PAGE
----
Electrical contractors are often on the front line when it comes to fielding lighting questions from building owners and facility managers. These inquiries tend to focus on the best ways to cut related energy costs. Today, that conversation almost always circles around to LEDs and options for moving existing fluorescent lighting to this highly efficient technology, including the choice of retrofit kits versus new fixtures. Figuring out the right solution for any given customer requires a knowledge of the benefits and shortfalls of each option.
Upgrading an older lighting system can be one of the easiest ways to cut a building’s energy bills. Lighting-related energy consumption has declined significantly over the last couple decades, dropping to 10% in 2012 from 17% in 2003, according to the U.S. Energy Information Administration’s latest figures. However, that leaves it tied with ventilation and cooling as a leading energy-expense contributor. Changing out lighting, whether with upgraded lamps, retrofit fixture kits or entirely new fixtures, is a much less expensive efficiency booster than diving into a facility’s heating, ventilating and air conditioning systems.
Swapping out existing fluorescent tubes for new tubular LEDs (TLEDs) appears to be an obvious upgrade. It might seem an easy, go-to response for facility managers that previously made similar transitions from older T-12 fluorescent products to more efficient T-8 systems.
However, ballast compatibility is a critical element in deciding which of the three types of TLEDs now on the market is appropriate for any given fixture. Also, the overall condition of existing fixtures needs to be considered, said Jill Mungovan, marketing leader for the contractor-focused TradeSelect collection, Hubbell Lighting, Greenville, S.C.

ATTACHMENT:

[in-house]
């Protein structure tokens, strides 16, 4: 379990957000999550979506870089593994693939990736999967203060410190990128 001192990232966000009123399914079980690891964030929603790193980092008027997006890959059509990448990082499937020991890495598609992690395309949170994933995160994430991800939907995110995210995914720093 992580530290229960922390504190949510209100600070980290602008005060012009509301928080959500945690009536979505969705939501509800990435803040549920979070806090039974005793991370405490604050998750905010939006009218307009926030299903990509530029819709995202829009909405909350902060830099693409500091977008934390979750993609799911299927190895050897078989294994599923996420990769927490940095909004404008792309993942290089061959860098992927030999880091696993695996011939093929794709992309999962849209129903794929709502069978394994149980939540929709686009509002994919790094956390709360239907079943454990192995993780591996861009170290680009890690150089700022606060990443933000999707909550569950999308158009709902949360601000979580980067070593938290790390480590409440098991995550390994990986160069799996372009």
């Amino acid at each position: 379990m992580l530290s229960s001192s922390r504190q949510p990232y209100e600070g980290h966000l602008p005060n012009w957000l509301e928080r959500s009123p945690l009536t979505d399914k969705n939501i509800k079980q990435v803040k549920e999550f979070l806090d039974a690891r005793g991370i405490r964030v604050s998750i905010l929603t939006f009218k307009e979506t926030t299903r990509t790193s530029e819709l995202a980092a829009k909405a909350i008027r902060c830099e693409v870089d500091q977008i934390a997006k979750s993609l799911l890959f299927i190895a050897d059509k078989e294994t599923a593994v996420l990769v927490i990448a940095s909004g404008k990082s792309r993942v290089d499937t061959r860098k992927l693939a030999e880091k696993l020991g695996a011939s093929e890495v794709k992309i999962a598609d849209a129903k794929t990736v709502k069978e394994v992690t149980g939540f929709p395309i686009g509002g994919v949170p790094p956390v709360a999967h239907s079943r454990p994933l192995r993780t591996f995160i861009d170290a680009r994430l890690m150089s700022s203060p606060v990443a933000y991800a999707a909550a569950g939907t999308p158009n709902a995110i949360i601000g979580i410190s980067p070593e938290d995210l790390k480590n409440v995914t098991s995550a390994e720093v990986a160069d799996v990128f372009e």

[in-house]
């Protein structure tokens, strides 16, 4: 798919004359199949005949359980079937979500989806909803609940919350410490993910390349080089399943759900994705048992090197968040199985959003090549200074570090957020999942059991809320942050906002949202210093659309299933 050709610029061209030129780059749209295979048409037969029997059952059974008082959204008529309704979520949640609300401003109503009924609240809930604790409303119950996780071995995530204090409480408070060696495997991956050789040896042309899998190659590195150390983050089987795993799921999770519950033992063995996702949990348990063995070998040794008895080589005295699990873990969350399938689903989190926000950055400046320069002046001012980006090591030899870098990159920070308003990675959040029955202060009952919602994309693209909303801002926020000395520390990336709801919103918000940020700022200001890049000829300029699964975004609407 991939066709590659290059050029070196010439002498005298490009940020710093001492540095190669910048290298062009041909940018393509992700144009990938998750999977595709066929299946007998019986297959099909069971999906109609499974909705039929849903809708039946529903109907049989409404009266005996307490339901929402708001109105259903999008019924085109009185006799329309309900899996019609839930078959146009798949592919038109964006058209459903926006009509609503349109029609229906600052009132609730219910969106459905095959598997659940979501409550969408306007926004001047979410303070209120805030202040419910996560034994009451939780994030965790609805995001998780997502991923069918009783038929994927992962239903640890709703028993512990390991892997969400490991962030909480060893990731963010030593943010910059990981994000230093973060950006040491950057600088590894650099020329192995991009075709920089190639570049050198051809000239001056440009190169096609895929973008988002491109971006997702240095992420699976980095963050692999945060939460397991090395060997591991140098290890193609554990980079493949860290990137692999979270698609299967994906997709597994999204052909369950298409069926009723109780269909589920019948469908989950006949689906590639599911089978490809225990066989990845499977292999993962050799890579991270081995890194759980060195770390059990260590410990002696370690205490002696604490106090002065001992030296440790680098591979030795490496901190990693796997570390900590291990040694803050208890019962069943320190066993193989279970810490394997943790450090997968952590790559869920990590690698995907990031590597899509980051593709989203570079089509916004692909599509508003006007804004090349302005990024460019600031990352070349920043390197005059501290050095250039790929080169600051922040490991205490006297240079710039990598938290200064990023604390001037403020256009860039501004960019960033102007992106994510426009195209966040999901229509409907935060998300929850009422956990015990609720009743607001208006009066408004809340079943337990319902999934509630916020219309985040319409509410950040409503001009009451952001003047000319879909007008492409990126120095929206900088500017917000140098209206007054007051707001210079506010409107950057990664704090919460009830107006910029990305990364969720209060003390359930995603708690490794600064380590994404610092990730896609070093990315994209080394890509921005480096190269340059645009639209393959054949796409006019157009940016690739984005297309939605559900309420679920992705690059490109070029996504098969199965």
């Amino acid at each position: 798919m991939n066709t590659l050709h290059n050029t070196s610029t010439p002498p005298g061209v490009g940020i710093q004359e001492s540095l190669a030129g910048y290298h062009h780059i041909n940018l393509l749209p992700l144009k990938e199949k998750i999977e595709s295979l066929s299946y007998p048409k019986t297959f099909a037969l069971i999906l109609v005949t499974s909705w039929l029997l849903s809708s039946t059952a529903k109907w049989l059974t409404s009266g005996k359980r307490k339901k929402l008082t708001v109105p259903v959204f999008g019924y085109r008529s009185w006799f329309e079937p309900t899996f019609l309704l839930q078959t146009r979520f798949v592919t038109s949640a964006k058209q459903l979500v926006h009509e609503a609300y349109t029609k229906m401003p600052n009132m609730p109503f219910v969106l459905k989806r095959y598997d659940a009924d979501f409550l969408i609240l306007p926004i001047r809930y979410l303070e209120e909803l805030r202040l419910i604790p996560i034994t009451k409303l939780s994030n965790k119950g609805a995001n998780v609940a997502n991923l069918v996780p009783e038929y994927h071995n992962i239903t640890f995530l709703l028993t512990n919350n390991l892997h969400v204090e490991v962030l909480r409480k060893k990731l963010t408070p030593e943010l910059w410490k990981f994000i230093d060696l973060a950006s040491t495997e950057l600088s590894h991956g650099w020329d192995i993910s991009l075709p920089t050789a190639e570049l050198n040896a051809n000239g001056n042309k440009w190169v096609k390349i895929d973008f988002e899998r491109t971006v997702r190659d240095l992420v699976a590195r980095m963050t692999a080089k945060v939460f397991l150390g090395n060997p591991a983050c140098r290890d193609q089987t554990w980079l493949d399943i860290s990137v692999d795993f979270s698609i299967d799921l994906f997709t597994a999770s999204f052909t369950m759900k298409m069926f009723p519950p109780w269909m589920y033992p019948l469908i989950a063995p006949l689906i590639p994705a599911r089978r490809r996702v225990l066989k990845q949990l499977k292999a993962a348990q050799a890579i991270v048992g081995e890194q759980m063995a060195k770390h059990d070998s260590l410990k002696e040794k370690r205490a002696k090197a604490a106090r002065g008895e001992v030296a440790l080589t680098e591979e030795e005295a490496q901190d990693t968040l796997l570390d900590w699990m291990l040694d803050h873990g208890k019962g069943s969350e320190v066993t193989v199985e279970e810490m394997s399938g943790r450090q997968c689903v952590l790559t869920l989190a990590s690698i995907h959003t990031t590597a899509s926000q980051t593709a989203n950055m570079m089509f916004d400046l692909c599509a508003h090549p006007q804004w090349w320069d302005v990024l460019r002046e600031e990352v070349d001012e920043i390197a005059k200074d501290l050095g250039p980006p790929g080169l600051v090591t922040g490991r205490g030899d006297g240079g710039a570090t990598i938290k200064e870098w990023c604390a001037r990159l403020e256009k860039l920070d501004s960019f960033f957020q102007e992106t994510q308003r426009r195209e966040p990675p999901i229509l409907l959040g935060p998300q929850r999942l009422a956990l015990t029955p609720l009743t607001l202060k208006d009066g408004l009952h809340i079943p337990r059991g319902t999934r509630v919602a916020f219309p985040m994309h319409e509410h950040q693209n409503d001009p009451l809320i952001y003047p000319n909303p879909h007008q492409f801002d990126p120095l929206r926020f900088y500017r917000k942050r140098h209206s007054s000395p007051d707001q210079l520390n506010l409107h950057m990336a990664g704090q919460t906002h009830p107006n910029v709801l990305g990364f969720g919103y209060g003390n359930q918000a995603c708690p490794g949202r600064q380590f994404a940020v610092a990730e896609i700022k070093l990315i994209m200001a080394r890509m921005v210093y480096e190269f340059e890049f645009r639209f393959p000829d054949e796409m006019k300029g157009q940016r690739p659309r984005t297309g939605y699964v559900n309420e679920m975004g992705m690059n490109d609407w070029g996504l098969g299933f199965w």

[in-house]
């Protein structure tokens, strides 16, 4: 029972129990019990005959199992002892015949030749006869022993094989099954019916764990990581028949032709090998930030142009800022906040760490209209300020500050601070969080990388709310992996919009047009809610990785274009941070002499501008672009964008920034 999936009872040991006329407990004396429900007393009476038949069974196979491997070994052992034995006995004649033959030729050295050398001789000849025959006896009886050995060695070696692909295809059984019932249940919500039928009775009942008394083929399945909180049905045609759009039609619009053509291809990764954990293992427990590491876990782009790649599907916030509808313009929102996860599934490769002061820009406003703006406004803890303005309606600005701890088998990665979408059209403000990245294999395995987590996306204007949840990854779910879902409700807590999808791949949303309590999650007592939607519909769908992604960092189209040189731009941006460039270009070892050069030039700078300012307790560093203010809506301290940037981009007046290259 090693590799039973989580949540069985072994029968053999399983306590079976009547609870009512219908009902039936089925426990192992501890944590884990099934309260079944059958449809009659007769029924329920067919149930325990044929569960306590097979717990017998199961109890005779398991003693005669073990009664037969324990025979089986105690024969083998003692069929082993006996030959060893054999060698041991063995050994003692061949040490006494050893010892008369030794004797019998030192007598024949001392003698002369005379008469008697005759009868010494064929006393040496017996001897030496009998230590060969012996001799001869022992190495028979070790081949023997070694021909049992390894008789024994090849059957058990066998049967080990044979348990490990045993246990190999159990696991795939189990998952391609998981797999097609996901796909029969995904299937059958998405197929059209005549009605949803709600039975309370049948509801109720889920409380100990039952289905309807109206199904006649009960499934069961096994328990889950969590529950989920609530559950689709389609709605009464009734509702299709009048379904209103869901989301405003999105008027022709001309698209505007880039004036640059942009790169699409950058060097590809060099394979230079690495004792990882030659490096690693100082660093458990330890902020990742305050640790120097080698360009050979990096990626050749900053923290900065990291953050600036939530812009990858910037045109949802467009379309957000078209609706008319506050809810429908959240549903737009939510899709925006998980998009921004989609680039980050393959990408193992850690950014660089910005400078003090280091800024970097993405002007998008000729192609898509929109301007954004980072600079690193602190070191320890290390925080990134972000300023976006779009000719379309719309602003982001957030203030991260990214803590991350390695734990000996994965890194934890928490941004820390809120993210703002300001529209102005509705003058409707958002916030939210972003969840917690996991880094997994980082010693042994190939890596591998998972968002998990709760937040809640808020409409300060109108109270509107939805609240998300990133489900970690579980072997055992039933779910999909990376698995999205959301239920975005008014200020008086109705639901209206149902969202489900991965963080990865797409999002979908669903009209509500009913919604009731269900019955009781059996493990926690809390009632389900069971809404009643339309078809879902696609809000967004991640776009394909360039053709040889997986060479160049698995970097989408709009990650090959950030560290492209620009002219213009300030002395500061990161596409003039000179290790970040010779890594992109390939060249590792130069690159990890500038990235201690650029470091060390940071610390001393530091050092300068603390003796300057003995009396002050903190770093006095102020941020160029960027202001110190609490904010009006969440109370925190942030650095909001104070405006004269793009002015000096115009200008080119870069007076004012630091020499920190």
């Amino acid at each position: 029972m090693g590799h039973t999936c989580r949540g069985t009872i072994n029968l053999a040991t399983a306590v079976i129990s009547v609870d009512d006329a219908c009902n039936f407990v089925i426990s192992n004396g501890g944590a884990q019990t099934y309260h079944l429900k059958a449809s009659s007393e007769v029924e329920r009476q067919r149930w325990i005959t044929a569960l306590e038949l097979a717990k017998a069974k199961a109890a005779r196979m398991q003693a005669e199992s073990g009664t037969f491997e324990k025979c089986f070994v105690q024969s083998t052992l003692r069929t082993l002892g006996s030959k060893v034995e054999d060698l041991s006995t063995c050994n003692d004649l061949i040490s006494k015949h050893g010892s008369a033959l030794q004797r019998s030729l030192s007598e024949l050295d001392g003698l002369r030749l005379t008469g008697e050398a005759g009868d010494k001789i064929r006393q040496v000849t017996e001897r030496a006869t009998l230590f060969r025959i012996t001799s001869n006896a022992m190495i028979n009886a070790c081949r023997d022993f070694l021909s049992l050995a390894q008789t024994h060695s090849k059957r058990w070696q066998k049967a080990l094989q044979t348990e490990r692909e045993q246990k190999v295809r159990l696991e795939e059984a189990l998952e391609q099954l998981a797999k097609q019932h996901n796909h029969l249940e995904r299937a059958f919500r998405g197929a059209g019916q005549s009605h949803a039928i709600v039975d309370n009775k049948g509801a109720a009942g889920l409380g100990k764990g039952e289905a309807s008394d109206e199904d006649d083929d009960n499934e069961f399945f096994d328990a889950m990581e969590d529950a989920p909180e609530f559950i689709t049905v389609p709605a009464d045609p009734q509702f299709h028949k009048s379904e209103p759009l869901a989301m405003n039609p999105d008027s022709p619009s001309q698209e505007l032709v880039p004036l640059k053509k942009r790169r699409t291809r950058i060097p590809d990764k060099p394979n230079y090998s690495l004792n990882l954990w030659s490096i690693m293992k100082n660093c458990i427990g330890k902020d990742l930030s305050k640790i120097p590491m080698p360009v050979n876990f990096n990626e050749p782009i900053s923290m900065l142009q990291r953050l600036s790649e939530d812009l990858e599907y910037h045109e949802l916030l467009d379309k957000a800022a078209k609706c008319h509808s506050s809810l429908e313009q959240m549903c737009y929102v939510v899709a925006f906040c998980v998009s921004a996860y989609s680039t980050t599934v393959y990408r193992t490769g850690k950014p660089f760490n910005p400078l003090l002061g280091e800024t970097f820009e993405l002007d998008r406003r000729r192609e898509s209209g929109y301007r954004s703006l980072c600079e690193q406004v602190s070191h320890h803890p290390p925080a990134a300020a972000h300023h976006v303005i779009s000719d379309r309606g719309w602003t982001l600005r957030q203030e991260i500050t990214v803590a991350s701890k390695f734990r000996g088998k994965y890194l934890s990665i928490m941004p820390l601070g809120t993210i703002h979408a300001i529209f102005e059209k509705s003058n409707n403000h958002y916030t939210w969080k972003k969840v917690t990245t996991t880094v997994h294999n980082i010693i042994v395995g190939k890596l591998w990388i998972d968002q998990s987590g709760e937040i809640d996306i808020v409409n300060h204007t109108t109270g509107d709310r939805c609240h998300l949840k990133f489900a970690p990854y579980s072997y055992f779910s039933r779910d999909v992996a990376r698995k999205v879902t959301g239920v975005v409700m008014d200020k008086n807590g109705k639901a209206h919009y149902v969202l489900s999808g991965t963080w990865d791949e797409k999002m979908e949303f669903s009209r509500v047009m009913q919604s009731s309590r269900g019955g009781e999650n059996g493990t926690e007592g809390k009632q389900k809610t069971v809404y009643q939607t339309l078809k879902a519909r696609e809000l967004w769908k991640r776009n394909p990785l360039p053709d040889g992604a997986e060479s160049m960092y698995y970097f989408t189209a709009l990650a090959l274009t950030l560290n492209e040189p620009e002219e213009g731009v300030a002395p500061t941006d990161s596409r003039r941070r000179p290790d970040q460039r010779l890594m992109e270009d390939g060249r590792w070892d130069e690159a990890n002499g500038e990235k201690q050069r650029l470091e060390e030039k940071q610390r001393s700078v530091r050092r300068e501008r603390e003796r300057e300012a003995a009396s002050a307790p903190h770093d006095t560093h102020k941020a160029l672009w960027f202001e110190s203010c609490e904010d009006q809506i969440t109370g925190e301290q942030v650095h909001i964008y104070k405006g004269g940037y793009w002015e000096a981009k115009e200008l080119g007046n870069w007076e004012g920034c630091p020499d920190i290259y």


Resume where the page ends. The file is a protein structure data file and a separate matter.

“Customers using LED tube lamps need to be cautious,” she said. “The installer should take extra consideration of the quality of the existing sockets for the lamps and whether additional fusing should be added to protect the user from future misapplied lamps.”
Simply switching to TLEDs also could lead to less-efficient lighting design because of inherent differences between LED and fluorescent lamp illumination patterns. This concern is raised by Eric Strandberg, senior lighting designer with Lighting Design Lab, a lighting-assistance outreach program sponsored by Seattle’s municipal utility, Seattle City Light.
“TLEDs, for the most part, are directional, not omnidirectional like fluorescent lamps,” he said. “That can work to advantage sometimes, but it doesn’t always. With some types of optics on fixtures, you actually decrease the efficiency.”
LED retrofit kits are a step up from lamp replacements. These products take advantage of existing fixture housings and power connections, but they often replace the majority of a fluorescent fixture’s interior workings. Such retrofit packages have been on the market for about a decade, said Jeff Hungarter, director of indoor lighting for Cree Lighting, Durham, N.C. Manufacturers initially targeted downlight fixtures because of the energy savings LEDs offered at that time versus incandescent lighting technologies.
“The payback, even at that time, was there because you were basically talking about taking a 65-watt BR30 and taking it down to the 20W range,” he said, quoting LED efficiencies available in the early 2010s.